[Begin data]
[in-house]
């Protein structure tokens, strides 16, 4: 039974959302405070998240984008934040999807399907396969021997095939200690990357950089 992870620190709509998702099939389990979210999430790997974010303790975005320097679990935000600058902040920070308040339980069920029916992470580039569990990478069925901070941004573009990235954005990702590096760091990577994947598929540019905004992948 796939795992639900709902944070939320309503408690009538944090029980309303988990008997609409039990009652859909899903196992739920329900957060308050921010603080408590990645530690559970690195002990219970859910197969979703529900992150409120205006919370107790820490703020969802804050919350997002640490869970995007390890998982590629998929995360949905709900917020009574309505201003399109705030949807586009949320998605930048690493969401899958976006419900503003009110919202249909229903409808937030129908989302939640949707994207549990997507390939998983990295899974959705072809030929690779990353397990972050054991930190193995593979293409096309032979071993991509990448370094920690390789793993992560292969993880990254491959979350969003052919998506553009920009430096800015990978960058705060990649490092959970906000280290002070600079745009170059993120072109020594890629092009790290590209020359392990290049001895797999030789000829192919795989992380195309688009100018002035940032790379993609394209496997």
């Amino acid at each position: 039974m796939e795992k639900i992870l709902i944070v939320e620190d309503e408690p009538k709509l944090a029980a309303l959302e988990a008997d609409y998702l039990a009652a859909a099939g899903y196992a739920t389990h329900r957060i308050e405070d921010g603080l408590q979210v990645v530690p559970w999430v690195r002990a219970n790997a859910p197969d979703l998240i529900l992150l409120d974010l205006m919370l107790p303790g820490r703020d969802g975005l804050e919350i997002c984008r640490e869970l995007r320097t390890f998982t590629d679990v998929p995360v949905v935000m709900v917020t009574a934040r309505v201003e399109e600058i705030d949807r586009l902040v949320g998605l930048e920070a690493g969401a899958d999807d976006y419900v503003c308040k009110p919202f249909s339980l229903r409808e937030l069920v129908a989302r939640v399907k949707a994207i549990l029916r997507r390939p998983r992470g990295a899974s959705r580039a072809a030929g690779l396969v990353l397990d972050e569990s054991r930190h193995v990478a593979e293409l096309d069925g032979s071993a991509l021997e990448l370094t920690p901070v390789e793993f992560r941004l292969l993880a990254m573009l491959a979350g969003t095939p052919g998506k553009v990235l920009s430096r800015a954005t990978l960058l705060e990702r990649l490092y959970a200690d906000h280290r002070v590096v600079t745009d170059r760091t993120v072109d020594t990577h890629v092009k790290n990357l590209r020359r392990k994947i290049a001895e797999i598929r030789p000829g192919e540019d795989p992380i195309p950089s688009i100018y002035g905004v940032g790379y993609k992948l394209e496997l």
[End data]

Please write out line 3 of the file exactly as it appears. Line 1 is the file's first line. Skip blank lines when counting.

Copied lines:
């Amino acid at each position: 039974m796939e795992k639900i992870l709902i944070v939320e620190d309503e408690p009538k709509l944090a029980a309303l959302e988990a008997d609409y998702l039990a009652a859909a099939g899903y196992a739920t389990h329900r957060i308050e405070d921010g603080l408590q979210v990645v530690p559970w999430v690195r002990a219970n790997a859910p197969d979703l998240i529900l992150l409120d974010l205006m919370l107790p303790g820490r703020d969802g975005l804050e919350i997002c984008r640490e869970l995007r320097t390890f998982t590629d679990v998929p995360v949905v935000m709900v917020t009574a934040r309505v201003e399109e600058i705030d949807r586009l902040v949320g998605l930048e920070a690493g969401a899958d999807d976006y419900v503003c308040k009110p919202f249909s339980l229903r409808e937030l069920v129908a989302r939640v399907k949707a994207i549990l029916r997507r390939p998983r992470g990295a899974s959705r580039a072809a030929g690779l396969v990353l397990d972050e569990s054991r930190h193995v990478a593979e293409l096309d069925g032979s071993a991509l021997e990448l370094t920690p901070v390789e793993f992560r941004l292969l993880a990254m573009l491959a979350g969003t095939p052919g998506k553009v990235l920009s430096r800015a954005t990978l960058l705060e990702r990649l490092y959970a200690d906000h280290r002070v590096v600079t745009d170059r760091t993120v072109d020594t990577h890629v092009k790290n990357l590209r020359r392990k994947i290049a001895e797999i598929r030789p000829g192919e540019d795989p992380i195309p950089s688009i100018y002035g905004v940032g790379y993609k992948l394209e496997l």